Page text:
I was having a conversation with Nancy Boler, a yoga instructor. I came into the conversation wanting to talk about ways to help kids relax or calm down, especially as they settle in for nap. I was telling Nancy about my desire to have a balance to the roughhousing and other Big Body Play I am encouraging in my classroom. I made reference to wanting kids to be able to move from their excited state to a calm state.
Nancy challenged me on the use of the word “excited” to describe roughhousing. She said, “It’s high activity, but not excited. It’s very focused. The kids are very aware of their body when they roughhouse.” She contrasted this type of play with playing video games where there is also a spike in adrenaline and an increase in the heart rate. However, the body itself is at rest. In this case there is a disconnection between the body’s actions and the body’s reaction.
In my head, I had been thinking of roughhousing and yoga as opposite sides of a balance with the body as the fulcrum. But this conversation made me want to focus on the similarities. I thought of my limited understanding of the yin-yang. Roughhousing is high activity and (some) yoga positions are low activity, but both revolve around an awareness of the body.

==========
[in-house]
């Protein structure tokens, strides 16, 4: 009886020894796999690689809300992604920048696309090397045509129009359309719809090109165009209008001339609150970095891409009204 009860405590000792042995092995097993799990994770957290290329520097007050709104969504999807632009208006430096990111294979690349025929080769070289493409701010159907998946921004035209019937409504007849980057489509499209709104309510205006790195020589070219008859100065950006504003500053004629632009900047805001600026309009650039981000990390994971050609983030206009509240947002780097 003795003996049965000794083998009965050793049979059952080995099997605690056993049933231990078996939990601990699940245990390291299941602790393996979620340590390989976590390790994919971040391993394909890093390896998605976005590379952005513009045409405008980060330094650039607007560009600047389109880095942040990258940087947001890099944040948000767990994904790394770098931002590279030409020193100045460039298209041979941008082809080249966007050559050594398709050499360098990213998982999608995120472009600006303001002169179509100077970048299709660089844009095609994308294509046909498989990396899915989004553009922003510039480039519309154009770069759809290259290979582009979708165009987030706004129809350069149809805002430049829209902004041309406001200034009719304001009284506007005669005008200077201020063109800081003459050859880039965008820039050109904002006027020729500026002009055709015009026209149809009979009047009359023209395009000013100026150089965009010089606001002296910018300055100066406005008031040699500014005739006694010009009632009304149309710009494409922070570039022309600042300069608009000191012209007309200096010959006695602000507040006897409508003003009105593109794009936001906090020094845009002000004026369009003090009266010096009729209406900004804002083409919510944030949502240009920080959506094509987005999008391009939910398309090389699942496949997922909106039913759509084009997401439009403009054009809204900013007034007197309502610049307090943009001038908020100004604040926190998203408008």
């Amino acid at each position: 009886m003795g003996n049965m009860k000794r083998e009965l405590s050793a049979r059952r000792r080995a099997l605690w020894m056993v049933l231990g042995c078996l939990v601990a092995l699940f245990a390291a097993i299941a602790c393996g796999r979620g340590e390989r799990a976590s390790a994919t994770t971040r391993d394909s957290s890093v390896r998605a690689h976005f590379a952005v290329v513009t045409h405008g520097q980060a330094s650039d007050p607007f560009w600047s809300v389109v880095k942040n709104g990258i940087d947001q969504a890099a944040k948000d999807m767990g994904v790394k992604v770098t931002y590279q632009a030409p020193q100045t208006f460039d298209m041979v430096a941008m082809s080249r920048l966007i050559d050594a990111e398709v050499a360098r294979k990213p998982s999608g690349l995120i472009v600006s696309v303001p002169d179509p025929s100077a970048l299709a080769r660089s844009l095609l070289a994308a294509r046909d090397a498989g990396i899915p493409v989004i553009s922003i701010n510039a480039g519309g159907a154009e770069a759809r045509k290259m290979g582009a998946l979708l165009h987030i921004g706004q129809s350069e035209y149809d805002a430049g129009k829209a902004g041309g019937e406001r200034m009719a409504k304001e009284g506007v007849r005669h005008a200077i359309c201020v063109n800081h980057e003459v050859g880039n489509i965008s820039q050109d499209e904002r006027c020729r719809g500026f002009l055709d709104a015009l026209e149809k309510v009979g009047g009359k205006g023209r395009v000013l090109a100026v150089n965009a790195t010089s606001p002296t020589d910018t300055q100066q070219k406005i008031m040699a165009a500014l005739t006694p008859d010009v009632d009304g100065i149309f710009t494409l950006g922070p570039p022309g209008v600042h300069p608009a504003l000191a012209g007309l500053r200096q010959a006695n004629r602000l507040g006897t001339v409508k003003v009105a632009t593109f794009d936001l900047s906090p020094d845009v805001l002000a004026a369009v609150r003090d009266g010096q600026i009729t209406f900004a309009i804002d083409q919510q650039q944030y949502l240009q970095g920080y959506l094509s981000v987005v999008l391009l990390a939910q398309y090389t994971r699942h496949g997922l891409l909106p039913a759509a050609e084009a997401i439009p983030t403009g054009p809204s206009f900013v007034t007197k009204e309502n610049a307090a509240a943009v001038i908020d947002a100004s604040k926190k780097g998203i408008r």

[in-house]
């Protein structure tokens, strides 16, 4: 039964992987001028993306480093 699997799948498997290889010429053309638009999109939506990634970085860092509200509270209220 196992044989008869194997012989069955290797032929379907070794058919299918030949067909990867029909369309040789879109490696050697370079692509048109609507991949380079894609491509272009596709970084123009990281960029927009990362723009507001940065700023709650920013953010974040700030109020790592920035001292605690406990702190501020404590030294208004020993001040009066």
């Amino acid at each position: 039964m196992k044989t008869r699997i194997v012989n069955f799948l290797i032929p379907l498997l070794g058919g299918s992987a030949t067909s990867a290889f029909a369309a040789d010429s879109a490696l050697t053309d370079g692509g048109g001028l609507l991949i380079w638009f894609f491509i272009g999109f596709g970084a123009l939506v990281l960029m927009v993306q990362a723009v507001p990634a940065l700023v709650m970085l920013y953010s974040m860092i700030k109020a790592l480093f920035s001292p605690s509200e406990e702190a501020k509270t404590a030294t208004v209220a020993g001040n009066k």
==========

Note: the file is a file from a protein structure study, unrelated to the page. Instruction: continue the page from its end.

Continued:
This brings up another point that Nancy made. “I don’t think adults give children enough credit for self-regulation.” If children exert themselves physically, they will eventually find a time to rest. Some kids will go from one extreme to the other. I have a niece who when she was three, would ride her tricycle up and down the sidewalk until she literally fell asleep. She had to be carried up to bed. Most kids, of course, have a transition between the two extremes.
I think we get into difficulty when children watch a movie or play a video game that gets them excited. I think most of these children will need to engage in some high activity get their mind focused on their body again. They could also do it by being very intentional with breathing exercises. Either way, I think it helps to think of it as balancing excitement with body awareness rather than excited and calm.
Thinking about it this way helps me figure out how to interact with children who are playing actively soon before nap time in my classroom. A child who is playing pillow fight with others and laughing is already showing body awareness so it will be a matter of gradually lessening the activity. However, a child that is throwing pillows randomly and shouting seems to be in an excited state and in need of focus. If I throw a pillow at this child, I am offering myself as a target and focus for the play. I may need more physical contact (hugs, sitting on lap) as we move into quieting down for nap.
This idea of roughhousing as body awareness also gives me deeper appreciation for what the children are doing when they are playing rough. There have been studies showing that “play fighting” and “rough-and-tumble” play leads to social competence and group cohesion. I think this self-awareness that kids develop (in conjunction with impulse control that happens concurrently) is a big part of this social